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    I couldn't tell you anything because I'm a predent, but if I had to guess, I would guess to do well at a mediocre school.
     
  3. preludexl

    preludexl Senior Member
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    Well, my grampa told me to go to my local dental school which is scheduled to open or to go to UOP and finish in 3 years. His main reasoning? The cost, USC's is 44,000/year I am told. Although that is his school he strongly recommended in choosing an economical school. I never asked him why or whether the training might be inferior (really wasnt interested in dentistry until recently). But then again, he has become quite respected in his own right and I take everythng he says as fact. When he started in dentistry they still used those leg cranked drills. For our generation we would not know what it looks like. He's got one in his living room still. It's sort of like an old foot powered sewing machine. You step on the pedal which turns a big pulley on top, which in turn, drives the driller....the driller is pretty big, onto itself, it's an unweildy tube, that is roughly not too unlike that of a gardening hose. Hehe, it's kind of funny imagining a dentist working on someone's teeth back then. He's also got a collection of old scrapers, etc. Oh yes, a big pair of tongs, I'll let you guess what that was for. So, no, I guess you don't have to go Ivy League... when a patient comes in, they just want to be at ease. No one is going to ask you what school you went to...if they do, they are prob a dental student. :rolleyes:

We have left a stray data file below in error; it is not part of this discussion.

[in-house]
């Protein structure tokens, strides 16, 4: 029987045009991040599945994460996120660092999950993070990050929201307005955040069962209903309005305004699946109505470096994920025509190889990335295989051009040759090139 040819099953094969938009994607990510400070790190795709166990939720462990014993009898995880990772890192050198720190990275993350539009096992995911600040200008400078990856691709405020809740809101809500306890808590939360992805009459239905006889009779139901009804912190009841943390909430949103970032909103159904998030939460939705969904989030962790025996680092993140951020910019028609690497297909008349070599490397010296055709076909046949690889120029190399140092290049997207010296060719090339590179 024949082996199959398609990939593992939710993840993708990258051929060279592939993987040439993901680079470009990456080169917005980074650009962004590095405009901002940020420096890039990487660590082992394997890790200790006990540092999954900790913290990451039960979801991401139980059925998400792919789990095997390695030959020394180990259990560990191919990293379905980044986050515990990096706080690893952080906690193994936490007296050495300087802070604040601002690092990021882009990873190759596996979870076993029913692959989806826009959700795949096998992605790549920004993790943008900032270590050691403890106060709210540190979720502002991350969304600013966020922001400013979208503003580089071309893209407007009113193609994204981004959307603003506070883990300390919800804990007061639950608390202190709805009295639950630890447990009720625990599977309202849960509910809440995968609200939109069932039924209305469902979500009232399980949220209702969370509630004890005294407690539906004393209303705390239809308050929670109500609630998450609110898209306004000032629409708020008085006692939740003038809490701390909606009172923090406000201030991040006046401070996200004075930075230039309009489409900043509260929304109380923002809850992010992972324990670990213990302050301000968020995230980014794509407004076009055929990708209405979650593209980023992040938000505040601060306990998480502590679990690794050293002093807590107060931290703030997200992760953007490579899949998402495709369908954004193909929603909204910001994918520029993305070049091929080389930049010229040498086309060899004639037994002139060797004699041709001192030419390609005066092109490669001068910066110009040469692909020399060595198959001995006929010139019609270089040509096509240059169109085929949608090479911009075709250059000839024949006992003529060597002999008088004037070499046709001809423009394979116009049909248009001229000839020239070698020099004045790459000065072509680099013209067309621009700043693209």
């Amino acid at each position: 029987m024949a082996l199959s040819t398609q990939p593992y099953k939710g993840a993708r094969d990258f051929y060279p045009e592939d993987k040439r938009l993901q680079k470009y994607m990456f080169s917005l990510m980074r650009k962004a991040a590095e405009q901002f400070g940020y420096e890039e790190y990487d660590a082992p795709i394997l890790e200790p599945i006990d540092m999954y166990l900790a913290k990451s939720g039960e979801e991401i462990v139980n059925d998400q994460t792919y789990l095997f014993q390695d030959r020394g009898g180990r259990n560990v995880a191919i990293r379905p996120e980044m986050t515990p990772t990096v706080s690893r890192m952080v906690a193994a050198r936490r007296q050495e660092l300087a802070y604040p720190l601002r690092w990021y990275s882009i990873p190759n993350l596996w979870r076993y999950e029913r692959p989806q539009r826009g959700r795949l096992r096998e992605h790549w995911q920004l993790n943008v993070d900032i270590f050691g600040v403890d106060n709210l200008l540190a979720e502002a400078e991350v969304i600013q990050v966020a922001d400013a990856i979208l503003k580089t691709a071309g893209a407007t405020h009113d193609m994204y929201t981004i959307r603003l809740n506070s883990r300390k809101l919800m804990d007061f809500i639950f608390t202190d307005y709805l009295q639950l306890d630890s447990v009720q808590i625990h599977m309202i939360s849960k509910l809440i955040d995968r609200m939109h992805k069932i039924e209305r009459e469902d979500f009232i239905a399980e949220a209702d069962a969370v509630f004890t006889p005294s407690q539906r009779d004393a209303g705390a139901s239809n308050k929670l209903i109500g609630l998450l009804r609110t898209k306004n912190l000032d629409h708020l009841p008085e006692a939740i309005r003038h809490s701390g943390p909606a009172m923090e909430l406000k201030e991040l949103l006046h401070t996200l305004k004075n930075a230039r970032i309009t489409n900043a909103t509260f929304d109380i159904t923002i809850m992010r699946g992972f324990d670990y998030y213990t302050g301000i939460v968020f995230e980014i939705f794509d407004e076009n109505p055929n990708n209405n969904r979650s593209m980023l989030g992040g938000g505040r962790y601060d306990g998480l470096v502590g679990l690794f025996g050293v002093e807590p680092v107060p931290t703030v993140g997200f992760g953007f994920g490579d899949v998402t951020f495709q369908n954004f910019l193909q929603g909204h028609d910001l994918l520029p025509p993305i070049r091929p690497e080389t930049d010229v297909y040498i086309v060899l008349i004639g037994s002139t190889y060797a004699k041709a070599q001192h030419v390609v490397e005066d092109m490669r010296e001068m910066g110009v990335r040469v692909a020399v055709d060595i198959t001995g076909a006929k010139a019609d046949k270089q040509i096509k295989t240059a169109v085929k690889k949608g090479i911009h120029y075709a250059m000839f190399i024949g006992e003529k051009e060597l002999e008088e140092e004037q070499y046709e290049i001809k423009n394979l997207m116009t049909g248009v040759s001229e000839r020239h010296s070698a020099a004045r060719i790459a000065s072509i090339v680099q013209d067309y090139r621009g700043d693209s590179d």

Hope that helped.
     
  4. Ineedanassociate